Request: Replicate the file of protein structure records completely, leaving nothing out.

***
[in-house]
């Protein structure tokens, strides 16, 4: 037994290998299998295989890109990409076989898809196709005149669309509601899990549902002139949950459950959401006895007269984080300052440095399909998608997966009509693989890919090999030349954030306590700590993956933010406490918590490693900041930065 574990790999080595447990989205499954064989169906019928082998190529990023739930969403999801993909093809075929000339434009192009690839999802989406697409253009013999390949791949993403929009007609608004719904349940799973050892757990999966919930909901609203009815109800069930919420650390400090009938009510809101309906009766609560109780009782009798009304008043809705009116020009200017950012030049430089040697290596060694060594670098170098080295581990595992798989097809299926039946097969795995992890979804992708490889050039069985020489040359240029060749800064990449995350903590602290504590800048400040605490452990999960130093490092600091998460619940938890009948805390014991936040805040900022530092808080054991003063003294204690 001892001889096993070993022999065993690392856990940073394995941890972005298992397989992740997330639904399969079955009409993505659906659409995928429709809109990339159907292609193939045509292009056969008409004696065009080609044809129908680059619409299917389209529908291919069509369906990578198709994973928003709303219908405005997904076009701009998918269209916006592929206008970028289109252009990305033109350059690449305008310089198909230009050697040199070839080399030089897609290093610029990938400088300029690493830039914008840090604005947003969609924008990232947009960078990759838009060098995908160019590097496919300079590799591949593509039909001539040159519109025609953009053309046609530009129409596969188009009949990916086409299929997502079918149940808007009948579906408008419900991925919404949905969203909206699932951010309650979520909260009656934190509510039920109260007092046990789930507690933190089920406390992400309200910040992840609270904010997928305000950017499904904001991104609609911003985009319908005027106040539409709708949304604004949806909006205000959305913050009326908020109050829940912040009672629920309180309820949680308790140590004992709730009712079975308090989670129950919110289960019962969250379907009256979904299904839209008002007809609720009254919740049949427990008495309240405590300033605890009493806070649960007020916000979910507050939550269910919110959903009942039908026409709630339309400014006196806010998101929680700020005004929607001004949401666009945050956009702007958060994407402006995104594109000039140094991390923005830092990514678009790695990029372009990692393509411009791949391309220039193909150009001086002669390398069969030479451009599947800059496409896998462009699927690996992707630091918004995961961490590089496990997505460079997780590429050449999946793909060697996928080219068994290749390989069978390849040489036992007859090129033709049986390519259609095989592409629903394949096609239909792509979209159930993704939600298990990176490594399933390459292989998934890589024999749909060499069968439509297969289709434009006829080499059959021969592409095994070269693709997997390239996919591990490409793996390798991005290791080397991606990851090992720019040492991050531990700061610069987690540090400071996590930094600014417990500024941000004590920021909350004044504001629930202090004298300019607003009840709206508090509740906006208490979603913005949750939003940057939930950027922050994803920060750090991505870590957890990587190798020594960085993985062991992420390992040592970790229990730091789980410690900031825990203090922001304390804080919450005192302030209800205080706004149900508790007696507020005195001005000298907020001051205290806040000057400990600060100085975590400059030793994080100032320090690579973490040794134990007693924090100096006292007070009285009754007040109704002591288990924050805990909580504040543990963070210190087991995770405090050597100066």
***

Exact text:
[in-house]
């Protein structure tokens, strides 16, 4: 037994290998299998295989890109990409076989898809196709005149669309509601899990549902002139949950459950959401006895007269984080300052440095399909998608997966009509693989890919090999030349954030306590700590993956933010406490918590490693900041930065 574990790999080595447990989205499954064989169906019928082998190529990023739930969403999801993909093809075929000339434009192009690839999802989406697409253009013999390949791949993403929009007609608004719904349940799973050892757990999966919930909901609203009815109800069930919420650390400090009938009510809101309906009766609560109780009782009798009304008043809705009116020009200017950012030049430089040697290596060694060594670098170098080295581990595992798989097809299926039946097969795995992890979804992708490889050039069985020489040359240029060749800064990449995350903590602290504590800048400040605490452990999960130093490092600091998460619940938890009948805390014991936040805040900022530092808080054991003063003294204690 001892001889096993070993022999065993690392856990940073394995941890972005298992397989992740997330639904399969079955009409993505659906659409995928429709809109990339159907292609193939045509292009056969008409004696065009080609044809129908680059619409299917389209529908291919069509369906990578198709994973928003709303219908405005997904076009701009998918269209916006592929206008970028289109252009990305033109350059690449305008310089198909230009050697040199070839080399030089897609290093610029990938400088300029690493830039914008840090604005947003969609924008990232947009960078990759838009060098995908160019590097496919300079590799591949593509039909001539040159519109025609953009053309046609530009129409596969188009009949990916086409299929997502079918149940808007009948579906408008419900991925919404949905969203909206699932951010309650979520909260009656934190509510039920109260007092046990789930507690933190089920406390992400309200910040992840609270904010997928305000950017499904904001991104609609911003985009319908005027106040539409709708949304604004949806909006205000959305913050009326908020109050829940912040009672629920309180309820949680308790140590004992709730009712079975308090989670129950919110289960019962969250379907009256979904299904839209008002007809609720009254919740049949427990008495309240405590300033605890009493806070649960007020916000979910507050939550269910919110959903009942039908026409709630339309400014006196806010998101929680700020005004929607001004949401666009945050956009702007958060994407402006995104594109000039140094991390923005830092990514678009790695990029372009990692393509411009791949391309220039193909150009001086002669390398069969030479451009599947800059496409896998462009699927690996992707630091918004995961961490590089496990997505460079997780590429050449999946793909060697996928080219068994290749390989069978390849040489036992007859090129033709049986390519259609095989592409629903394949096609239909792509979209159930993704939600298990990176490594399933390459292989998934890589024999749909060499069968439509297969289709434009006829080499059959021969592409095994070269693709997997390239996919591990490409793996390798991005290791080397991606990851090992720019040492991050531990700061610069987690540090400071996590930094600014417990500024941000004590920021909350004044504001629930202090004298300019607003009840709206508090509740906006208490979603913005949750939003940057939930950027922050994803920060750090991505870590957890990587190798020594960085993985062991992420390992040592970790229990730091789980410690900031825990203090922001304390804080919450005192302030209800205080706004149900508790007696507020005195001005000298907020001051205290806040000057400990600060100085975590400059030793994080100032320090690579973490040794134990007693924090100096006292007070009285009754007040109704002591288990924050805990909580504040543990963070210190087991995770405090050597100066």